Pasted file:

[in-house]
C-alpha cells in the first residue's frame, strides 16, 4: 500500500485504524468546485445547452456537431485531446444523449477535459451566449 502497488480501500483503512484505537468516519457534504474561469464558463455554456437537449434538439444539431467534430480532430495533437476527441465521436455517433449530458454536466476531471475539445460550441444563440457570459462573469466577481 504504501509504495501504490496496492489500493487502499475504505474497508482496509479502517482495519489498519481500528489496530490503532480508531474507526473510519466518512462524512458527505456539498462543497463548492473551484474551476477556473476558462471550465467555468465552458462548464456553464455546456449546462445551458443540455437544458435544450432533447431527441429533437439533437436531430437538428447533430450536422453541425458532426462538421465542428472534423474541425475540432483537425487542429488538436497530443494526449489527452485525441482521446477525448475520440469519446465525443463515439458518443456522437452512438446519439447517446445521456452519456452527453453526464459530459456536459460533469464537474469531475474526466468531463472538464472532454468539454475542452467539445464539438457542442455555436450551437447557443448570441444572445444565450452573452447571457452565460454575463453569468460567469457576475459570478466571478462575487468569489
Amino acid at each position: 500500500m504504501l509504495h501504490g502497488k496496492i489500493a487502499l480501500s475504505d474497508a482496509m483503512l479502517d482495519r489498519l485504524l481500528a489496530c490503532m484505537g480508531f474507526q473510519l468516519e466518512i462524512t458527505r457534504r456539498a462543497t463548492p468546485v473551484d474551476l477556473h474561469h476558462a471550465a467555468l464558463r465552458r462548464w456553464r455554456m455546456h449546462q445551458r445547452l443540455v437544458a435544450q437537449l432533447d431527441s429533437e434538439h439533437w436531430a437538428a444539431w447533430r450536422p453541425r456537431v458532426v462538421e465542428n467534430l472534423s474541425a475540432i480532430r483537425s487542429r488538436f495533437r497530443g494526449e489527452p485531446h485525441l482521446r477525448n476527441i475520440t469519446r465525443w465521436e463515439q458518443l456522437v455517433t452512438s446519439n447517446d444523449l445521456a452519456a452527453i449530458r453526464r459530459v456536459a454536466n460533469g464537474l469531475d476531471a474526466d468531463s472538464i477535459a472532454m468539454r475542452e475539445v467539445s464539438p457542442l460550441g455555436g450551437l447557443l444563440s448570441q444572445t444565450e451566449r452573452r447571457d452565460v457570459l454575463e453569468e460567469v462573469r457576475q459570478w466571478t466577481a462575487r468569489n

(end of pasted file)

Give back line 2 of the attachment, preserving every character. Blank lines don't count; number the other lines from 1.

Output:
C-alpha cells in the first residue's frame, strides 16, 4: 500500500485504524468546485445547452456537431485531446444523449477535459451566449 502497488480501500483503512484505537468516519457534504474561469464558463455554456437537449434538439444539431467534430480532430495533437476527441465521436455517433449530458454536466476531471475539445460550441444563440457570459462573469466577481 504504501509504495501504490496496492489500493487502499475504505474497508482496509479502517482495519489498519481500528489496530490503532480508531474507526473510519466518512462524512458527505456539498462543497463548492473551484474551476477556473476558462471550465467555468465552458462548464456553464455546456449546462445551458443540455437544458435544450432533447431527441429533437439533437436531430437538428447533430450536422453541425458532426462538421465542428472534423474541425475540432483537425487542429488538436497530443494526449489527452485525441482521446477525448475520440469519446465525443463515439458518443456522437452512438446519439447517446445521456452519456452527453453526464459530459456536459460533469464537474469531475474526466468531463472538464472532454468539454475542452467539445464539438457542442455555436450551437447557443448570441444572445444565450452573452447571457452565460454575463453569468460567469457576475459570478466571478462575487468569489